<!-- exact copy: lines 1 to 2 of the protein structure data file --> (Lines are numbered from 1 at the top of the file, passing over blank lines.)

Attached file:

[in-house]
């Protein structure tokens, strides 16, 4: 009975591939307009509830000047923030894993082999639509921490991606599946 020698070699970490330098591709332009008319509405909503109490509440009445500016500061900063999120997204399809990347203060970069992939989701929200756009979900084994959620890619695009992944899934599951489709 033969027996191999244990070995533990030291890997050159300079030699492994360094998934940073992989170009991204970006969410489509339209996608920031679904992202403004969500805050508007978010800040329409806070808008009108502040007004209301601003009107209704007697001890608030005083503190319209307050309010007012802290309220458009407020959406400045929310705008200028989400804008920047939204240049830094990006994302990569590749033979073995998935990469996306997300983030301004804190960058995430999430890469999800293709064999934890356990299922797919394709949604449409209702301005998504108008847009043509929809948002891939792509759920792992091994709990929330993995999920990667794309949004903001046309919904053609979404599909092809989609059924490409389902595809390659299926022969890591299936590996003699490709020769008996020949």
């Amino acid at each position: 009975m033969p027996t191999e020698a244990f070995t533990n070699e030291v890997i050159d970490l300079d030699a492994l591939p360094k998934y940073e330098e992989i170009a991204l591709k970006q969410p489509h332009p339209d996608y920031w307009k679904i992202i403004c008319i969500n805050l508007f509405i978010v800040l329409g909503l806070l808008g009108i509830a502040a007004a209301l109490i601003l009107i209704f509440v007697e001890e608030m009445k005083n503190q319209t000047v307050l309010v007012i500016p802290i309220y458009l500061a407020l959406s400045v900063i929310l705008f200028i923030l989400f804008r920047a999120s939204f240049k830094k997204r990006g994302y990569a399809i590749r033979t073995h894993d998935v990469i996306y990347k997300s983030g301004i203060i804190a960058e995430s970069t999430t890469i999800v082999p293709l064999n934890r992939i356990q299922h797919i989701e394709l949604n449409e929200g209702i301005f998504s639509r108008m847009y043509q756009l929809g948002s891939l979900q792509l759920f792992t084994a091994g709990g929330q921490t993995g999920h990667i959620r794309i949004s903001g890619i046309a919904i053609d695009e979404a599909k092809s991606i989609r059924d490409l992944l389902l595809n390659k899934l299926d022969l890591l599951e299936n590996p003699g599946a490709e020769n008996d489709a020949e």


[in-house]
């Protein structure tokens, strides 16, 4: 009975591939307009509830000047923030894993082999639509921490991606599946 020698070699970490330098591709332009008319509405909503109490509440009445500016500061900063999120997204399809990347203060970069992939989701929200756009979900084994959620890619695009992944899934599951489709 033969027996191999244990070995533990030291890997050159300079030699492994360094998934940073992989170009991204970006969410489509339209996608920031679904992202403004969500805050508007978010800040329409806070808008009108502040007004209301601003009107209704007697001890608030005083503190319209307050309010007012802290309220458009407020959406400045929310705008200028989400804008920047939204240049830094990006994302990569590749033979073995998935990469996306997300983030301004804190960058995430999430890469999800293709064999934890356990299922797919394709949604449409209702301005998504108008847009043509929809948002891939792509759920792992091994709990929330993995999920990667794309949004903001046309919904053609979404599909092809989609059924490409389902595809390659299926022969890591299936590996003699490709020769008996020949």